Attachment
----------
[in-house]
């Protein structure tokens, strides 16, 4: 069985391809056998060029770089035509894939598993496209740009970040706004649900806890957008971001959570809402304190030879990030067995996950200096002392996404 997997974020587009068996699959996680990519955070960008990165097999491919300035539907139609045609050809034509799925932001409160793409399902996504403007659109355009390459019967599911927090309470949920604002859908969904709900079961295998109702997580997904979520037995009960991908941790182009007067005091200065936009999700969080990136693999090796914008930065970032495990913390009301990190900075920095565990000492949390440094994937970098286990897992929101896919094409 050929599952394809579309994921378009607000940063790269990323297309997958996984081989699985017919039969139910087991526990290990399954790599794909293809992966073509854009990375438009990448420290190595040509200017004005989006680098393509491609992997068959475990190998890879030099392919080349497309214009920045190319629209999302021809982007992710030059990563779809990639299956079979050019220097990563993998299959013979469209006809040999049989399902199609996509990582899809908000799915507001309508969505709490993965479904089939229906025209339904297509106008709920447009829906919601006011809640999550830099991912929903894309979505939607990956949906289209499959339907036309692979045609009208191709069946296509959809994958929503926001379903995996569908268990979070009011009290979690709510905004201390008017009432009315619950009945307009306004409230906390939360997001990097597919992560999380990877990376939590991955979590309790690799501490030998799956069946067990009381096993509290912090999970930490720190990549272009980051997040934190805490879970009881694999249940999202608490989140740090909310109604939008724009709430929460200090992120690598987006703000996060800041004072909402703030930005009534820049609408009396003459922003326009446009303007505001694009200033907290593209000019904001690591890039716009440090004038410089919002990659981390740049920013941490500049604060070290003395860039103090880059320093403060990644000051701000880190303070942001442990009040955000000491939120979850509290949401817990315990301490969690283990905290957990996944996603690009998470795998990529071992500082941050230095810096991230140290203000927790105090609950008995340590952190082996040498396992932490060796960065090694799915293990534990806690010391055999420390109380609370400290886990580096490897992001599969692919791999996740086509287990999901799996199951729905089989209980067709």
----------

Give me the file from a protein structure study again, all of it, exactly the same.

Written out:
[in-house]
């Protein structure tokens, strides 16, 4: 069985391809056998060029770089035509894939598993496209740009970040706004649900806890957008971001959570809402304190030879990030067995996950200096002392996404 997997974020587009068996699959996680990519955070960008990165097999491919300035539907139609045609050809034509799925932001409160793409399902996504403007659109355009390459019967599911927090309470949920604002859908969904709900079961295998109702997580997904979520037995009960991908941790182009007067005091200065936009999700969080990136693999090796914008930065970032495990913390009301990190900075920095565990000492949390440094994937970098286990897992929101896919094409 050929599952394809579309994921378009607000940063790269990323297309997958996984081989699985017919039969139910087991526990290990399954790599794909293809992966073509854009990375438009990448420290190595040509200017004005989006680098393509491609992997068959475990190998890879030099392919080349497309214009920045190319629209999302021809982007992710030059990563779809990639299956079979050019220097990563993998299959013979469209006809040999049989399902199609996509990582899809908000799915507001309508969505709490993965479904089939229906025209339904297509106008709920447009829906919601006011809640999550830099991912929903894309979505939607990956949906289209499959339907036309692979045609009208191709069946296509959809994958929503926001379903995996569908268990979070009011009290979690709510905004201390008017009432009315619950009945307009306004409230906390939360997001990097597919992560999380990877990376939590991955979590309790690799501490030998799956069946067990009381096993509290912090999970930490720190990549272009980051997040934190805490879970009881694999249940999202608490989140740090909310109604939008724009709430929460200090992120690598987006703000996060800041004072909402703030930005009534820049609408009396003459922003326009446009303007505001694009200033907290593209000019904001690591890039716009440090004038410089919002990659981390740049920013941490500049604060070290003395860039103090880059320093403060990644000051701000880190303070942001442990009040955000000491939120979850509290949401817990315990301490969690283990905290957990996944996603690009998470795998990529071992500082941050230095810096991230140290203000927790105090609950008995340590952190082996040498396992932490060796960065090694799915293990534990806690010391055999420390109380609370400290886990580096490897992001599969692919791999996740086509287990999901799996199951729905089989209980067709």